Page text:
Accountability and no social loafing. In a small team, few tasks are shared and everyone knows what they are responsible for. Visibility into each member’s contribution to the company’s output/performance is crystal clear. If something goes wrong, teams can quickly pivot to double-down their efforts and avoid grave consequences. In a young startup, every worker is essential. That feeling of personal responsibility for the team’s success ensures that everyone is fighting and bringing their A-game. While researching for this article, I came across the Ringelmann effect (Kravitz et al., 1986; Latané et al., 1979). It describes a rope-pulling experiment, which found that an increasing team size pulling the rope led to a decreasing force exerted per individual.
Sense of ownership. People who join early-stage startups are more inclined to be risk-takers who feel a deep sense of mission. The founders’ and first hires’ sense of ownership often materialise in the form of equity. In addition to having literal financial ownership, being a mission-critical contributor creates a sense of ownership and belonging. If the CEO has to ask the team to tighten their belts for a prolonged period, a team that feels a sense of ownership and mission alignment will be more likely to demonstrate high levels of acceptance. Compare that overarching sentiment with that of later-stage companies. Employees at later-stage companies do not necessarily feel mission-critical — tasks are owned by teams instead of individuals. Moreover, they expect the protections and benefits of a larger corporation. Lacking a strong sense of ownership employees are less likely to stay the course for longer, even amid hardship.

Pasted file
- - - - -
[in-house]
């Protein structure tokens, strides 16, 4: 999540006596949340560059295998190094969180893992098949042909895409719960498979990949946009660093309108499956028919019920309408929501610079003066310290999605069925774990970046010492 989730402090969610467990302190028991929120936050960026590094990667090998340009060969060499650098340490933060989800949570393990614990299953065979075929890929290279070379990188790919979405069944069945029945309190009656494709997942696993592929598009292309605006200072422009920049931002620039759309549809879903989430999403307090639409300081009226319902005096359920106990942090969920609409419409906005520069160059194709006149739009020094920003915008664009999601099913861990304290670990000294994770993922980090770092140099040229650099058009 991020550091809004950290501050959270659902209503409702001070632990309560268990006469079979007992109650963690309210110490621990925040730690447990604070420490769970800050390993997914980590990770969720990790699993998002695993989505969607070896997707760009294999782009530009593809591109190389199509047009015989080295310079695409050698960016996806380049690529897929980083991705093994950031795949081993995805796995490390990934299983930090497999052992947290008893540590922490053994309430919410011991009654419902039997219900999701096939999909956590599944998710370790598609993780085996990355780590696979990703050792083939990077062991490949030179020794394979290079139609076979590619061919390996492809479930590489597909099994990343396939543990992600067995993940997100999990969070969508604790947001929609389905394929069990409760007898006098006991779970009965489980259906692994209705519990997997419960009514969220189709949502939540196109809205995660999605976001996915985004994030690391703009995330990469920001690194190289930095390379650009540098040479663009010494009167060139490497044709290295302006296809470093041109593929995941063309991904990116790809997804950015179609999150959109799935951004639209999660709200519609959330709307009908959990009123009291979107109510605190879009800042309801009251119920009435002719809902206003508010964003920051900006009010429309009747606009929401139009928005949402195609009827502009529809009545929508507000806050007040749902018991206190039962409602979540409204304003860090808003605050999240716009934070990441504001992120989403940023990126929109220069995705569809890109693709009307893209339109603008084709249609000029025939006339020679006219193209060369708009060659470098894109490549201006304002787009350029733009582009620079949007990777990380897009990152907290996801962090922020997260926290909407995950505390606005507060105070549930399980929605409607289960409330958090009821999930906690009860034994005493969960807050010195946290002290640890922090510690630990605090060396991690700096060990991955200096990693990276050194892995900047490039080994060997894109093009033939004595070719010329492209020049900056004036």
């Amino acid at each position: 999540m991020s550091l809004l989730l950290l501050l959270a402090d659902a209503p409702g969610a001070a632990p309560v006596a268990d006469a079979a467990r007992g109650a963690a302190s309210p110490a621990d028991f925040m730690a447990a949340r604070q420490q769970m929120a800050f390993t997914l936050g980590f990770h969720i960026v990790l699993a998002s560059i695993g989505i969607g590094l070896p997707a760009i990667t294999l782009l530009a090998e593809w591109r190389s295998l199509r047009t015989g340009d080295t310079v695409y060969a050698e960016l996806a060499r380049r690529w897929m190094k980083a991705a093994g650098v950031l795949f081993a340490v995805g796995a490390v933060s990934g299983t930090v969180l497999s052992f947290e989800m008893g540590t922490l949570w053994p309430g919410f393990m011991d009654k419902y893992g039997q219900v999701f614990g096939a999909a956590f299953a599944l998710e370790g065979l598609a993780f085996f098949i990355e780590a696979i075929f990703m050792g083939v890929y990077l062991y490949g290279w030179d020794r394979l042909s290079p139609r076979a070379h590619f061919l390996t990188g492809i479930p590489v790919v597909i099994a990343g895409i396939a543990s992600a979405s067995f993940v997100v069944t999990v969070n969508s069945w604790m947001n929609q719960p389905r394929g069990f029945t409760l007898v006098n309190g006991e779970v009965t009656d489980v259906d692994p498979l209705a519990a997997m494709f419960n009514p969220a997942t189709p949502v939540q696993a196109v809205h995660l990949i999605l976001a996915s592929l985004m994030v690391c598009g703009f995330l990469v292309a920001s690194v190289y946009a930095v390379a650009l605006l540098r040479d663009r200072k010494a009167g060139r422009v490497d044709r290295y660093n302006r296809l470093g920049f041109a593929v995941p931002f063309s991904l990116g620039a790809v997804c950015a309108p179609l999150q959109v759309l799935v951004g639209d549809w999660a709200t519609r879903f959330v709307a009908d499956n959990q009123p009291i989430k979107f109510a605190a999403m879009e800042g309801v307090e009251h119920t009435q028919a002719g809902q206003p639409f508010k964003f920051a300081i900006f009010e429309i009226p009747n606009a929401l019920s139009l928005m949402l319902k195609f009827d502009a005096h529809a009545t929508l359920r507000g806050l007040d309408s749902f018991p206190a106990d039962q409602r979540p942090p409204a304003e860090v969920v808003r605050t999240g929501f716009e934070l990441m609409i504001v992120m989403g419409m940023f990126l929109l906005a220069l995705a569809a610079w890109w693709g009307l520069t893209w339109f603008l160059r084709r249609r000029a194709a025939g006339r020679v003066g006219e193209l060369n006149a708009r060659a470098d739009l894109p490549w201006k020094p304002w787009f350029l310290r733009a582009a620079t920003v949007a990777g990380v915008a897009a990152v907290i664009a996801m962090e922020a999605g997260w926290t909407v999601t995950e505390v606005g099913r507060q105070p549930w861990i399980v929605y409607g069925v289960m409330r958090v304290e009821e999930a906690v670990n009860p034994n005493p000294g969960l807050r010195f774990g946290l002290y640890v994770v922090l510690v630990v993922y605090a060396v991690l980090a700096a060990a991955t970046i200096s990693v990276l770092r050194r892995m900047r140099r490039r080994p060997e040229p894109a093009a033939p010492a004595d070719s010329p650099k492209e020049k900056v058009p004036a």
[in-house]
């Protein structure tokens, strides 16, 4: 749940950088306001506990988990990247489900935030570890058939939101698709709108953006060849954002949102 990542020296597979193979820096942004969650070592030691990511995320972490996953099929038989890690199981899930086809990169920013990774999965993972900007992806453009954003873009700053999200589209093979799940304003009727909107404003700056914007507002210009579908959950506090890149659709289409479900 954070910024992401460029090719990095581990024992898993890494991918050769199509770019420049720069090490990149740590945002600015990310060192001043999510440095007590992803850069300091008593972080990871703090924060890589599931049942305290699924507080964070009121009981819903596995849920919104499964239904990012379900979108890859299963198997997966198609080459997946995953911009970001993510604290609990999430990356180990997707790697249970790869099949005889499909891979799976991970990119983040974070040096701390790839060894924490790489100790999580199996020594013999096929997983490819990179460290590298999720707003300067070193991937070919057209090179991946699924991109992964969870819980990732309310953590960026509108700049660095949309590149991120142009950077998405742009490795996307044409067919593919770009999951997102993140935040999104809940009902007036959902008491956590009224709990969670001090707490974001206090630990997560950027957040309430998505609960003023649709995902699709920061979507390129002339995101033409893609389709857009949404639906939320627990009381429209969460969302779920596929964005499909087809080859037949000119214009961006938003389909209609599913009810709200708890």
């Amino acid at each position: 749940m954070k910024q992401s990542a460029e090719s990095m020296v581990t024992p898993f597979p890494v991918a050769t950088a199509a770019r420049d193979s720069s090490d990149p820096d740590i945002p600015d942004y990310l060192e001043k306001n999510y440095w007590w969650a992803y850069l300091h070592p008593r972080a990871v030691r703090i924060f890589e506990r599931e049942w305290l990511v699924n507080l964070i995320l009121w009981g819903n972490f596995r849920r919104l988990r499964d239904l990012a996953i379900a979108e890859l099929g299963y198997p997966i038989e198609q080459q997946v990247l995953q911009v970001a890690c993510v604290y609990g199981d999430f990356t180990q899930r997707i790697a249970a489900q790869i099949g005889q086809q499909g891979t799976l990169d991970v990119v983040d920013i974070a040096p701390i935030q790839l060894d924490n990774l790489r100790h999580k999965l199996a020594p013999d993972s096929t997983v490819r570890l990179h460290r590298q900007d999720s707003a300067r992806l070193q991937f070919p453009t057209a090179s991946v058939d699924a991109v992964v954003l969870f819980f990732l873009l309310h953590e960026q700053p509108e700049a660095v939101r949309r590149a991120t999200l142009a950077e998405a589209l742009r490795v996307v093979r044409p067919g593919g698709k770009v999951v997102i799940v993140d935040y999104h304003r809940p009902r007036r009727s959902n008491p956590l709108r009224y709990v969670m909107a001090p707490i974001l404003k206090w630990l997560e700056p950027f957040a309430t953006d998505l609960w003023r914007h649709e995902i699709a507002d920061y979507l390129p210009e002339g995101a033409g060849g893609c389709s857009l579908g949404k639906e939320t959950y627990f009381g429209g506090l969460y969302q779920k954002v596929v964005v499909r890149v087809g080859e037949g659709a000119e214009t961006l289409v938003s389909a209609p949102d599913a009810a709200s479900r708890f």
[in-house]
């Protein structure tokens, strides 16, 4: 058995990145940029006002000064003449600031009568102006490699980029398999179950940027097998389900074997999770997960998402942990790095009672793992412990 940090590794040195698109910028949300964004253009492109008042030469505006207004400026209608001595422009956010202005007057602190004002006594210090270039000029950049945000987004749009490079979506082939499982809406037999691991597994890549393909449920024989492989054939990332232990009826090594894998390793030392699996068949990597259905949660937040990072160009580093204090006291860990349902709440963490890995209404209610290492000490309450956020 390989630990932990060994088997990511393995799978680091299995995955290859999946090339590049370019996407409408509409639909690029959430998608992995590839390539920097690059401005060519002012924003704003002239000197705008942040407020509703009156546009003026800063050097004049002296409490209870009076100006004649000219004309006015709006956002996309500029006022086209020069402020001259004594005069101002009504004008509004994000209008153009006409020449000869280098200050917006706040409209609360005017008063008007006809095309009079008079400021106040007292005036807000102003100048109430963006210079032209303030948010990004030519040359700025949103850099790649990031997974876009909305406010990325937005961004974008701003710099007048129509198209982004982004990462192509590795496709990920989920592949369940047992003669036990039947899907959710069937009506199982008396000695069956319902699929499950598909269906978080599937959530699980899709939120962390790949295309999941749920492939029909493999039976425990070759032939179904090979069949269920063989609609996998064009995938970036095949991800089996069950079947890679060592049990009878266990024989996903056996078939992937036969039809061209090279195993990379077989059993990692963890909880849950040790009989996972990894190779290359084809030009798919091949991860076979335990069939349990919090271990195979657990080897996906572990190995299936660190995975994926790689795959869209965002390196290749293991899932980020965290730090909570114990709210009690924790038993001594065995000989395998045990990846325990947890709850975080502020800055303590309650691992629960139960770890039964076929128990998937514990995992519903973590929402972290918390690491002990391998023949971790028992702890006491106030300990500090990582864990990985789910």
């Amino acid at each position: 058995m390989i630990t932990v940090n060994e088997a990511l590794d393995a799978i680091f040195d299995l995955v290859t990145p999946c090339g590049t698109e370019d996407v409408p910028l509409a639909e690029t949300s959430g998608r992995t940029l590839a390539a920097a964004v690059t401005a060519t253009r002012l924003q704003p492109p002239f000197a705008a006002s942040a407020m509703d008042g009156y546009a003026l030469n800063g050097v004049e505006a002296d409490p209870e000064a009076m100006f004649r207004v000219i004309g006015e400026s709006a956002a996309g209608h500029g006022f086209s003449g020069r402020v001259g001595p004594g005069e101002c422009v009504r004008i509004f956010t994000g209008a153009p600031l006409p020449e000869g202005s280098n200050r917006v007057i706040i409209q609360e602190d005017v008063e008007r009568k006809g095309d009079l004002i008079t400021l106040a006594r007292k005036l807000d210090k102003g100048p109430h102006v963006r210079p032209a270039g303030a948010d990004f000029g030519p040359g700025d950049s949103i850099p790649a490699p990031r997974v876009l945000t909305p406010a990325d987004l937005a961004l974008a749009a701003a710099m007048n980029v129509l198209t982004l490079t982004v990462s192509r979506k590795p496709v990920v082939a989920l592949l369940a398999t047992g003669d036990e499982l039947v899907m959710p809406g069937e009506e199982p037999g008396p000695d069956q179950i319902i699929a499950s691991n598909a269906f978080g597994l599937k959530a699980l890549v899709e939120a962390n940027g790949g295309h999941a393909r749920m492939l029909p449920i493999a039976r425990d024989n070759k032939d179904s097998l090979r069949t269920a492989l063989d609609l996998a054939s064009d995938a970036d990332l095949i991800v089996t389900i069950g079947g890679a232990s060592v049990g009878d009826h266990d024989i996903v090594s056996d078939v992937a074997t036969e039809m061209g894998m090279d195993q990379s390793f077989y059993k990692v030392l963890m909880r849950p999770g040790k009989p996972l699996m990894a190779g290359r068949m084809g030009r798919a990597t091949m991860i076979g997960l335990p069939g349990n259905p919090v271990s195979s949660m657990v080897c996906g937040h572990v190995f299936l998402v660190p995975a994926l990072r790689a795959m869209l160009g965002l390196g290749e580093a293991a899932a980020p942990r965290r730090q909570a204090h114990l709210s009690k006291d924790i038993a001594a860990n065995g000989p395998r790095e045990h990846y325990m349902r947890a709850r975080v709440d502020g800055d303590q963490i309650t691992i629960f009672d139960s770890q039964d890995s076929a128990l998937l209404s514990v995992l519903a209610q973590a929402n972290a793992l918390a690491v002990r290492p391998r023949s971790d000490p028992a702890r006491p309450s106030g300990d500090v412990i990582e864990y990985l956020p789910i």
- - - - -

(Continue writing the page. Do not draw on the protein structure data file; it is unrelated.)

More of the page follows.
Scrappiness. Teams in early-stage startups are much more willing to put up with temporary and scrappy measures. In contrast, in a large organisation, everything that is to be implemented in the organisation needs to be scrutinized. For corporates, an overly ambitious rollout or iterative process would be hyper-expensive. Temporary measures, too, could be rejected for being unprofessional. Early-stage startups’ inherent resourcefulness allows them to make those necessary decisions more quickly and to keep operational costs low.